Mennonite Brethren Bible Institute (MBBI) was the expression of a denomination that placed a high value on biblical literacy. From the outset of their arrival in British Columbia, Mennonites quickly organized local congregations, and soon thereafter, Bible schools. Such institutions, it was felt, would shield young people against the prevailing secularism and also provide a generous supply of workers for local church ministries.
Soon after the establishment of the South Abbotsford Mennonite Brethren Church in 1932, Kornelius H. Klassen called together a group of like-minded members for the purpose of planning a Christian school. This vision came to life on 26 September 1936 with the introduction of an evening program and Cornelius C. Peters, a European trained teacher, as the first instructor. Some 30 students enrolled for classes that first winter. The South Abbotsford Bible School functioned until 1941 when owing to World War II, classes were suspended.
However, war conditions did not dampen the enthusiasm for Christian education. In 1943 a vacated tabernacle on Marshall Road was purchased for the purpose of starting a new Bible school and moved onto the South Abbotsford MB church property. Following the appointment of Franz C. Thiessen as principal and William Reincke as instructor, the school, now called Bethel Bible School, was given a more permanent basis. With the introduction of a day program there followed a decade of steady growth. In 1944 Jacob F. Redekop was appointed principal, continuing in that position for nine years.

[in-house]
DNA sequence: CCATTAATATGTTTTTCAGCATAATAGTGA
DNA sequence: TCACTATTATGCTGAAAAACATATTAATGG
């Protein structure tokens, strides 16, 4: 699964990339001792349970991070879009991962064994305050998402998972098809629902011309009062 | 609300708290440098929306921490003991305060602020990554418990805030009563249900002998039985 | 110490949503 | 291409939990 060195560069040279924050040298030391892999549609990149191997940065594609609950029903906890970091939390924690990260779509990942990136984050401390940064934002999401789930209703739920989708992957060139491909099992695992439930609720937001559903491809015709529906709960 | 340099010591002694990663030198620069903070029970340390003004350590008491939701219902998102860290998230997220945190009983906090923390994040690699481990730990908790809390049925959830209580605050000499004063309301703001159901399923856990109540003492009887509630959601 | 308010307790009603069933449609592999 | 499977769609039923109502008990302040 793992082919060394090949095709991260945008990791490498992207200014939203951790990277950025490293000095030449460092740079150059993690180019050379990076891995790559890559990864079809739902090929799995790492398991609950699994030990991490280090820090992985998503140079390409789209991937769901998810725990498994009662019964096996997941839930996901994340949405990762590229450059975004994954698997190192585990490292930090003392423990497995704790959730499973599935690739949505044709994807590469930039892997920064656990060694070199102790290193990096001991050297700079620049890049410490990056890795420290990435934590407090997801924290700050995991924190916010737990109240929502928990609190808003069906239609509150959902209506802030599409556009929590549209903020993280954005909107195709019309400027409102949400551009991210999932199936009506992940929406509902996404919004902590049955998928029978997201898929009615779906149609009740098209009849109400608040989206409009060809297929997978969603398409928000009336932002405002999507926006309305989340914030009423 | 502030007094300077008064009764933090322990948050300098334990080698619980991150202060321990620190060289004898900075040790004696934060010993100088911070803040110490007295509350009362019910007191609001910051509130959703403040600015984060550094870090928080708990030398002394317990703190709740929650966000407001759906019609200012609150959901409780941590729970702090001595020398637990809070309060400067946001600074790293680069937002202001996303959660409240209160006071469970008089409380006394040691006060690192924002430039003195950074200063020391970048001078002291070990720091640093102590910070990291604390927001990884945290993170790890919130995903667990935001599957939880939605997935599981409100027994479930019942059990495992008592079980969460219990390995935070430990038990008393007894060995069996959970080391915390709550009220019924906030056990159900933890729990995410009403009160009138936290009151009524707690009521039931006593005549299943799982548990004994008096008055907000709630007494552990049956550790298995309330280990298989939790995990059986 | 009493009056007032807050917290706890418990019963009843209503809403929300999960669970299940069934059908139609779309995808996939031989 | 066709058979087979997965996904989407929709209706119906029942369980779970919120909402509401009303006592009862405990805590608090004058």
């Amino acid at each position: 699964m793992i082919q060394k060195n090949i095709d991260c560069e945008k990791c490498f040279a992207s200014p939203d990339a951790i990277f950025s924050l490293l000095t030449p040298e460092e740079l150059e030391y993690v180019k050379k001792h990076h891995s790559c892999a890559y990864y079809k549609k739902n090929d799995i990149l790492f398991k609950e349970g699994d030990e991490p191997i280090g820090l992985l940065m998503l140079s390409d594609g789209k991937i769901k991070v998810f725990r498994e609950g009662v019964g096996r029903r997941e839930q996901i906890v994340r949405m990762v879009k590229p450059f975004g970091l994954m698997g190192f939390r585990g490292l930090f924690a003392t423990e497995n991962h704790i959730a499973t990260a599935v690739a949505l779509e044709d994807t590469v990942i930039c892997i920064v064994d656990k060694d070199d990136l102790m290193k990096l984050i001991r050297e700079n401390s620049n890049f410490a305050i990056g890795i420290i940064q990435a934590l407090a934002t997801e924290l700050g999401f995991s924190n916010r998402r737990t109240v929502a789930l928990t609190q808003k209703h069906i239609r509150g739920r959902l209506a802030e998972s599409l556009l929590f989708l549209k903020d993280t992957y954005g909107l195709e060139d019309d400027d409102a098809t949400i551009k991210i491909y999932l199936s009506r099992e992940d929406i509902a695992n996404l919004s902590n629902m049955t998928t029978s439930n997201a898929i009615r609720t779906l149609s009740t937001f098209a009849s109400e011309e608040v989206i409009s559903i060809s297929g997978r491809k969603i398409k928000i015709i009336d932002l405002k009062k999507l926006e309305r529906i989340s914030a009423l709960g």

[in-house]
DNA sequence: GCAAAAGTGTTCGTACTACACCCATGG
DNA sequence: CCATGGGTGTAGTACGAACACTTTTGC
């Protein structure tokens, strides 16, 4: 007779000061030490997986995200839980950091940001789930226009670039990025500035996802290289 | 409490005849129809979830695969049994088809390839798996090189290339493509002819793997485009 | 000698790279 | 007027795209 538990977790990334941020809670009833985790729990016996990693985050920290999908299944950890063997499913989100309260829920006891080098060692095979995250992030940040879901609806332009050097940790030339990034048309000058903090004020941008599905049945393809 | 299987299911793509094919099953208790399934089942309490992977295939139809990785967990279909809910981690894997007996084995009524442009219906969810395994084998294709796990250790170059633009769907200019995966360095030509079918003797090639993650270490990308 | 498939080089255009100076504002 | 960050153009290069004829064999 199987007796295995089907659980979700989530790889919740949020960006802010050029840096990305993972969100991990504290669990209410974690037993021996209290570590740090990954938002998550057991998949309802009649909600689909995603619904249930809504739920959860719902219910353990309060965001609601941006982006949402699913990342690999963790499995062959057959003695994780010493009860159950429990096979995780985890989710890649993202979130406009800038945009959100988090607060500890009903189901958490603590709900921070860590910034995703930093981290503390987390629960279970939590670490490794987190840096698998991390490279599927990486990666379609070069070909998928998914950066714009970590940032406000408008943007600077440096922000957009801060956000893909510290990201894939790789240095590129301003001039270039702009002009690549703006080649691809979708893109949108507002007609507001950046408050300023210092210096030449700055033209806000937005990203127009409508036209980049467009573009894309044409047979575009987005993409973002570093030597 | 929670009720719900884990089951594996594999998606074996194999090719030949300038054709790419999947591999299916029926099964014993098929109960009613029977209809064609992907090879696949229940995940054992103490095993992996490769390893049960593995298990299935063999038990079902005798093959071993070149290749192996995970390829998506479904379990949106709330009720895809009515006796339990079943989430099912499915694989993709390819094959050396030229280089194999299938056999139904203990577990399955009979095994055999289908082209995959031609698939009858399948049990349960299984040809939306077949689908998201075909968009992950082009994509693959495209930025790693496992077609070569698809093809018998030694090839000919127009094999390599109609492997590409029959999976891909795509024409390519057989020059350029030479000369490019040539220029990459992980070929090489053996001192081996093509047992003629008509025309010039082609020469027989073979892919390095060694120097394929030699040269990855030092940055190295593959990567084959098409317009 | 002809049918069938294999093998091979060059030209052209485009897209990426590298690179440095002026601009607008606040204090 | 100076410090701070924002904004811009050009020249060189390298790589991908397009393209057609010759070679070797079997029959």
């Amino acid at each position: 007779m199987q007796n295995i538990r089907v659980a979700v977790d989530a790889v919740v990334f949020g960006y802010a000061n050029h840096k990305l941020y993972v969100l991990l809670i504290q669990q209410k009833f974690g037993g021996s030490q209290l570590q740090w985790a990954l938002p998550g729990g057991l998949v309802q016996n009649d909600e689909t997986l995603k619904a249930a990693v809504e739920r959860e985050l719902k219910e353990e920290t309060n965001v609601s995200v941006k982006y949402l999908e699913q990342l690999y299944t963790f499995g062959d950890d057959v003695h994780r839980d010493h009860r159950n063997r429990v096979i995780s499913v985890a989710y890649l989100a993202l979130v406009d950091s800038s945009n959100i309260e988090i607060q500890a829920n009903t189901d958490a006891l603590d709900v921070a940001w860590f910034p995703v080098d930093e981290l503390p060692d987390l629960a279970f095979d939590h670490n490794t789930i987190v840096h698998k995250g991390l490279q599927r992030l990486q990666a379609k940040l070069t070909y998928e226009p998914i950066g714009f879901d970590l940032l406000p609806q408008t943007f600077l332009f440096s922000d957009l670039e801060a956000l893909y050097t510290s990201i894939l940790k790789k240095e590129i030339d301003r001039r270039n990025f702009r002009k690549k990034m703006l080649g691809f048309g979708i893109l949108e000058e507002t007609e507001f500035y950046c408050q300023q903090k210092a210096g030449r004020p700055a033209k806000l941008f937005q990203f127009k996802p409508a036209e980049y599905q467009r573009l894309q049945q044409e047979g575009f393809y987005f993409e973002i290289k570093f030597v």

Under Redekop’s leadership a four-year course of studies was introduced and then further enhanced by a "post-graduate" fifth-year program. In the process of expansion Bethel gained the support of six Abbotsford area congregations: South Abbotsford, East Aldergrove, Clearbrook, Abbotsford, Matsqui, and Arnold. A high school program that had been added to the school in fall 1944 became the Mennonite Educational Institute in 1946.